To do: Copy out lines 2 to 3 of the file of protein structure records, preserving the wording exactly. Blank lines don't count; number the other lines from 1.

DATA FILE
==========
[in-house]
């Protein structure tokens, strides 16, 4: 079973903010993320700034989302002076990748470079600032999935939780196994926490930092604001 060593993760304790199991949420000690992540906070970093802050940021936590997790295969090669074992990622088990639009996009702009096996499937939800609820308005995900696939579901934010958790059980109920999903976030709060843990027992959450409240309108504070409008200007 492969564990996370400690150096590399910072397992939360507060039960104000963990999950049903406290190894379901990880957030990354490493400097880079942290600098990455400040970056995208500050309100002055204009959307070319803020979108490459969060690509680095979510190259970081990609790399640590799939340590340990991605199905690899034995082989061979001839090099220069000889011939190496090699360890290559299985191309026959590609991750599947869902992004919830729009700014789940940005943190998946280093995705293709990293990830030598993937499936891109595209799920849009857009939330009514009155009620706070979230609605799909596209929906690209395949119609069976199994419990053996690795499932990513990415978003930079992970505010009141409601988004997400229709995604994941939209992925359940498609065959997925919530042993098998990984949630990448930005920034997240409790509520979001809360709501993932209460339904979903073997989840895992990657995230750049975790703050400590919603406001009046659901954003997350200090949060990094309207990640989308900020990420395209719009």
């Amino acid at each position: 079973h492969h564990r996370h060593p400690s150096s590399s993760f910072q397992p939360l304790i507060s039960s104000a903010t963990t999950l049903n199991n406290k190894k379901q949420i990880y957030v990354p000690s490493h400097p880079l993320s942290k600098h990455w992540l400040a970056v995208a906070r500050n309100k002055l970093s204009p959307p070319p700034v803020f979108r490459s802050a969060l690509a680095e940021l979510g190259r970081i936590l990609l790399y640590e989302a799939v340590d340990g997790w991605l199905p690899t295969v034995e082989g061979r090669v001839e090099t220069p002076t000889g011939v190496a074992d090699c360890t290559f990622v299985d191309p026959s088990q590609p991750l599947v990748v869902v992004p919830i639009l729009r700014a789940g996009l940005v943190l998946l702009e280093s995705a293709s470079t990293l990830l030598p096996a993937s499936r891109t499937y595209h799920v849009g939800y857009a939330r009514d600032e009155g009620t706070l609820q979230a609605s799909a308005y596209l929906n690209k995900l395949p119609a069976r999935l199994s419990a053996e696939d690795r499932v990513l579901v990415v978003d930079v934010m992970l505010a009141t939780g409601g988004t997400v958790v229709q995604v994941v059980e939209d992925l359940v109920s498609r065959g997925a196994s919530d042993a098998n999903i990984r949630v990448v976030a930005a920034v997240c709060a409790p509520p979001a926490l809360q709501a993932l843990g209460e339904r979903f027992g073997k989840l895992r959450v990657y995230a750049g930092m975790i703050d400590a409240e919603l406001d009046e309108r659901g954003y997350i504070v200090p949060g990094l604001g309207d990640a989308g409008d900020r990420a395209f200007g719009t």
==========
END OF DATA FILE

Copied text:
């Protein structure tokens, strides 16, 4: 079973903010993320700034989302002076990748470079600032999935939780196994926490930092604001 060593993760304790199991949420000690992540906070970093802050940021936590997790295969090669074992990622088990639009996009702009096996499937939800609820308005995900696939579901934010958790059980109920999903976030709060843990027992959450409240309108504070409008200007 492969564990996370400690150096590399910072397992939360507060039960104000963990999950049903406290190894379901990880957030990354490493400097880079942290600098990455400040970056995208500050309100002055204009959307070319803020979108490459969060690509680095979510190259970081990609790399640590799939340590340990991605199905690899034995082989061979001839090099220069000889011939190496090699360890290559299985191309026959590609991750599947869902992004919830729009700014789940940005943190998946280093995705293709990293990830030598993937499936891109595209799920849009857009939330009514009155009620706070979230609605799909596209929906690209395949119609069976199994419990053996690795499932990513990415978003930079992970505010009141409601988004997400229709995604994941939209992925359940498609065959997925919530042993098998990984949630990448930005920034997240409790509520979001809360709501993932209460339904979903073997989840895992990657995230750049975790703050400590919603406001009046659901954003997350200090949060990094309207990640989308900020990420395209719009």
């Amino acid at each position: 079973h492969h564990r996370h060593p400690s150096s590399s993760f910072q397992p939360l304790i507060s039960s104000a903010t963990t999950l049903n199991n406290k190894k379901q949420i990880y957030v990354p000690s490493h400097p880079l993320s942290k600098h990455w992540l400040a970056v995208a906070r500050n309100k002055l970093s204009p959307p070319p700034v803020f979108r490459s802050a969060l690509a680095e940021l979510g190259r970081i936590l990609l790399y640590e989302a799939v340590d340990g997790w991605l199905p690899t295969v034995e082989g061979r090669v001839e090099t220069p002076t000889g011939v190496a074992d090699c360890t290559f990622v299985d191309p026959s088990q590609p991750l599947v990748v869902v992004p919830i639009l729009r700014a789940g996009l940005v943190l998946l702009e280093s995705a293709s470079t990293l990830l030598p096996a993937s499936r891109t499937y595209h799920v849009g939800y857009a939330r009514d600032e009155g009620t706070l609820q979230a609605s799909a308005y596209l929906n690209k995900l395949p119609a069976r999935l199994s419990a053996e696939d690795r499932v990513l579901v990415v978003d930079v934010m992970l505010a009141t939780g409601g988004t997400v958790v229709q995604v994941v059980e939209d992925l359940v109920s498609r065959g997925a196994s919530d042993a098998n999903i990984r949630v990448v976030a930005a920034v997240c709060a409790p509520p979001a926490l809360q709501a993932l843990g209460e339904r979903f027992g073997k989840l895992r959450v990657y995230a750049g930092m975790i703050d400590a409240e919603l406001d009046e309108r659901g954003y997350i504070v200090p949060g990094l604001g309207d990640a989308g409008d900020r990420a395209f200007g719009t």